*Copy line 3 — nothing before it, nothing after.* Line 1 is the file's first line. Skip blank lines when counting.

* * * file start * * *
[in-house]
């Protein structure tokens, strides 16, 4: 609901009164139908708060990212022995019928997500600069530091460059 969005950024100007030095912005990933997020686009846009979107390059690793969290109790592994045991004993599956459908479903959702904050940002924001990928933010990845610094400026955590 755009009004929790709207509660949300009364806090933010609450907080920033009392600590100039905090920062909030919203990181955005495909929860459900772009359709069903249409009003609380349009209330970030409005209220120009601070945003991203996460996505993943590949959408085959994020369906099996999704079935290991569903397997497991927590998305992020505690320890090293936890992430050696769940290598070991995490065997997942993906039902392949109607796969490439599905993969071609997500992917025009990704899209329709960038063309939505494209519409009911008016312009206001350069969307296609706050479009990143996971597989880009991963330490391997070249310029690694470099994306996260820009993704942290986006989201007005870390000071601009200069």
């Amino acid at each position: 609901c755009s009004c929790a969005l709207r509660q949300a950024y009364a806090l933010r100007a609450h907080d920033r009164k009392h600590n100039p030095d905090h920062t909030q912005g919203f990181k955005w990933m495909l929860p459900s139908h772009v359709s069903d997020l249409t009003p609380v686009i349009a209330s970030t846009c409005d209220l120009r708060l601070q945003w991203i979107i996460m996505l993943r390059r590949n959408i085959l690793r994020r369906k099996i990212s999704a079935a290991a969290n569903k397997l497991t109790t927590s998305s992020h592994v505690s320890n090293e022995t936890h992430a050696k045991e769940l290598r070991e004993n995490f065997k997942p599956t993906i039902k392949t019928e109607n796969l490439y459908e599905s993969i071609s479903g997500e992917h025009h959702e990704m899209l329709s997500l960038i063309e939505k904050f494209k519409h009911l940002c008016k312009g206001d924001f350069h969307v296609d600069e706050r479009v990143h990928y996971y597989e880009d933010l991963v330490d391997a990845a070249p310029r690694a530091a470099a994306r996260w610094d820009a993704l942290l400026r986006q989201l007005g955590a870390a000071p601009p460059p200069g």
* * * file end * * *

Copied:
């Amino acid at each position: 609901c755009s009004c929790a969005l709207r509660q949300a950024y009364a806090l933010r100007a609450h907080d920033r009164k009392h600590n100039p030095d905090h920062t909030q912005g919203f990181k955005w990933m495909l929860p459900s139908h772009v359709s069903d997020l249409t009003p609380v686009i349009a209330s970030t846009c409005d209220l120009r708060l601070q945003w991203i979107i996460m996505l993943r390059r590949n959408i085959l690793r994020r369906k099996i990212s999704a079935a290991a969290n569903k397997l497991t109790t927590s998305s992020h592994v505690s320890n090293e022995t936890h992430a050696k045991e769940l290598r070991e004993n995490f065997k997942p599956t993906i039902k392949t019928e109607n796969l490439y459908e599905s993969i071609s479903g997500e992917h025009h959702e990704m899209l329709s997500l960038i063309e939505k904050f494209k519409h009911l940002c008016k312009g206001d924001f350069h969307v296609d600069e706050r479009v990143h990928y996971y597989e880009d933010l991963v330490d391997a990845a070249p310029r690694a530091a470099a994306r996260w610094d820009a993704l942290l400026r986006q989201l007005g955590a870390a000071p601009p460059p200069g």